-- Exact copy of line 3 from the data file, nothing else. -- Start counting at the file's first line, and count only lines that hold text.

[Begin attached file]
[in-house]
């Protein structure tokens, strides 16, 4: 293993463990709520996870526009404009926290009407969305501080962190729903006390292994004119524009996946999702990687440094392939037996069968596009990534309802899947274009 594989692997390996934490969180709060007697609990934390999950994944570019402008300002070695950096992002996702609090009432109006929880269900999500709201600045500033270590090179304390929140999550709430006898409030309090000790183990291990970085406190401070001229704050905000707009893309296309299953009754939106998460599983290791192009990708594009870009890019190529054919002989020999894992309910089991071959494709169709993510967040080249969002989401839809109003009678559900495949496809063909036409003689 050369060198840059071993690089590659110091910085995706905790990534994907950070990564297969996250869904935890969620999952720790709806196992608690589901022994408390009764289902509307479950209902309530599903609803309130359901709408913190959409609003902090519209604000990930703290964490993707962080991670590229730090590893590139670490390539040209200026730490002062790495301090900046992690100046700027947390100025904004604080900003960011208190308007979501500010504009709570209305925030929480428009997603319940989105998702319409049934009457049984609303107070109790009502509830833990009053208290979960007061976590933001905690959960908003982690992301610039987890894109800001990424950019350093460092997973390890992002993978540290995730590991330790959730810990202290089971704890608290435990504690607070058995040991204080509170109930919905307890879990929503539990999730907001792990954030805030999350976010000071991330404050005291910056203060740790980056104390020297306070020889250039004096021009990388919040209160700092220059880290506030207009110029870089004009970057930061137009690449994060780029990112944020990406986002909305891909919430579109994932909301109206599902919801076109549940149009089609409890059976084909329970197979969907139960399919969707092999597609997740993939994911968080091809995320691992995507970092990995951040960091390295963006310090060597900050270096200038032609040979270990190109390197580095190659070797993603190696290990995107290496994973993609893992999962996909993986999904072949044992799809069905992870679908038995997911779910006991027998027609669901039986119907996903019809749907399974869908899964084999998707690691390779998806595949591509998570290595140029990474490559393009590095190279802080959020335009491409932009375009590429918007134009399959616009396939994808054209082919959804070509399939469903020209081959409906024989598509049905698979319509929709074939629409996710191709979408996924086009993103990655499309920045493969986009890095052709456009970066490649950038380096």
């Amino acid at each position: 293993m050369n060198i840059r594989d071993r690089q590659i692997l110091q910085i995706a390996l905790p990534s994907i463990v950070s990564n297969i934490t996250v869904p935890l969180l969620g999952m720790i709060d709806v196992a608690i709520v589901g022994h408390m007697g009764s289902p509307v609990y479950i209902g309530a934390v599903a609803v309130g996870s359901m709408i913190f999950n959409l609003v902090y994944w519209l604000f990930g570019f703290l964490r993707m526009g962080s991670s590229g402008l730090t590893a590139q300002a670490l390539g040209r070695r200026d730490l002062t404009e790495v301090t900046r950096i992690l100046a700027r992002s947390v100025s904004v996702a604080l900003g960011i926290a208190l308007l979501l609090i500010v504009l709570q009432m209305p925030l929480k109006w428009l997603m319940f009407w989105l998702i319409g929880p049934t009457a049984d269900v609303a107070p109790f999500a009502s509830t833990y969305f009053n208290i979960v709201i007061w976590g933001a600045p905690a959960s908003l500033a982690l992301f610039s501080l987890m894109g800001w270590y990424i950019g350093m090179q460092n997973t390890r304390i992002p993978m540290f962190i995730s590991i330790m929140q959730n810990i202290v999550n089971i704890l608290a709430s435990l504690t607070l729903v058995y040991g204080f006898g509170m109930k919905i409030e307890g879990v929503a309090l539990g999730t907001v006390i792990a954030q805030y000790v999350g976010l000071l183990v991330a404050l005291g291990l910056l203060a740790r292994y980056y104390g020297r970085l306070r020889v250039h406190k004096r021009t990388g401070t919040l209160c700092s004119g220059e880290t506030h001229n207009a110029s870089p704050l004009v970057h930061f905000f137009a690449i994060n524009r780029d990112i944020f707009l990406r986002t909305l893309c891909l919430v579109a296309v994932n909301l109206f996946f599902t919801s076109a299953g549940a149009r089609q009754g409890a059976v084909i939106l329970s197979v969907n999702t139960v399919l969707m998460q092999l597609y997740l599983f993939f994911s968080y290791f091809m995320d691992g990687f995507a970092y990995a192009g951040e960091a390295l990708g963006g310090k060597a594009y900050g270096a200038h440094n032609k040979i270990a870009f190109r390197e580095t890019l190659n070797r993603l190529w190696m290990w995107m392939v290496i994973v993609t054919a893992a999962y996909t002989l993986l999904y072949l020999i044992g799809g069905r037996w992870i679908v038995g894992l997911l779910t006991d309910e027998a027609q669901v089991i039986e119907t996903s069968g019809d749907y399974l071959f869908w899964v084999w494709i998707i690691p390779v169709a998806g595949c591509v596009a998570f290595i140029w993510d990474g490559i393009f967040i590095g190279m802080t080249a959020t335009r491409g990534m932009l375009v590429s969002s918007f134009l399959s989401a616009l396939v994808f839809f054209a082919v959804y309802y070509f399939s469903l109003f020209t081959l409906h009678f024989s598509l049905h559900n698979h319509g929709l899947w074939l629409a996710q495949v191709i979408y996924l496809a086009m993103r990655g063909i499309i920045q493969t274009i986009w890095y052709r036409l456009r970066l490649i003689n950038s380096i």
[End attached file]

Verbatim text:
């Amino acid at each position: 293993m050369n060198i840059r594989d071993r690089q590659i692997l110091q910085i995706a390996l905790p990534s994907i463990v950070s990564n297969i934490t996250v869904p935890l969180l969620g999952m720790i709060d709806v196992a608690i709520v589901g022994h408390m007697g009764s289902p509307v609990y479950i209902g309530a934390v599903a609803v309130g996870s359901m709408i913190f999950n959409l609003v902090y994944w519209l604000f990930g570019f703290l964490r993707m526009g962080s991670s590229g402008l730090t590893a590139q300002a670490l390539g040209r070695r200026d730490l002062t404009e790495v301090t900046r950096i992690l100046a700027r992002s947390v100025s904004v996702a604080l900003g960011i926290a208190l308007l979501l609090i500010v504009l709570q009432m209305p925030l929480k109006w428009l997603m319940f009407w989105l998702i319409g929880p049934t009457a049984d269900v609303a107070p109790f999500a009502s509830t833990y969305f009053n208290i979960v709201i007061w976590g933001a600045p905690a959960s908003l500033a982690l992301f610039s501080l987890m894109g800001w270590y990424i950019g350093m090179q460092n997973t390890r304390i992002p993978m540290f962190i995730s590991i330790m929140q959730n810990i202290v999550n089971i704890l608290a709430s435990l504690t607070l729903v058995y040991g204080f006898g509170m109930k919905i409030e307890g879990v929503a309090l539990g999730t907001v006390i792990a954030q805030y000790v999350g976010l000071l183990v991330a404050l005291g291990l910056l203060a740790r292994y980056y104390g020297r970085l306070r020889v250039h406190k004096r021009t990388g401070t919040l209160c700092s004119g220059e880290t506030h001229n207009a110029s870089p704050l004009v970057h930061f905000f137009a690449i994060n524009r780029d990112i944020f707009l990406r986002t909305l893309c891909l919430v579109a296309v994932n909301l109206f996946f599902t919801s076109a299953g549940a149009r089609q009754g409890a059976v084909i939106l329970s197979v969907n999702t139960v399919l969707m998460q092999l597609y997740l599983f993939f994911s968080y290791f091809m995320d691992g990687f995507a970092y990995a192009g951040e960091a390295l990708g963006g310090k060597a594009y900050g270096a200038h440094n032609k040979i270990a870009f190109r390197e580095t890019l190659n070797r993603l190529w190696m290990w995107m392939v290496i994973v993609t054919a893992a999962y996909t002989l993986l999904y072949l020999i044992g799809g069905r037996w992870i679908v038995g894992l997911l779910t006991d309910e027998a027609q669901v089991i039986e119907t996903s069968g019809d749907y399974l071959f869908w899964v084999w494709i998707i690691p390779v169709a998806g595949c591509v596009a998570f290595i140029w993510d990474g490559i393009f967040i590095g190279m802080t080249a959020t335009r491409g990534m932009l375009v590429s969002s918007f134009l399959s989401a616009l396939v994808f839809f054209a082919v959804y309802y070509f399939s469903l109003f020209t081959l409906h009678f024989s598509l049905h559900n698979h319509g929709l899947w074939l629409a996710q495949v191709i979408y996924l496809a086009m993103r990655g063909i499309i920045q493969t274009i986009w890095y052709r036409l456009r970066l490649i003689n950038s380096i």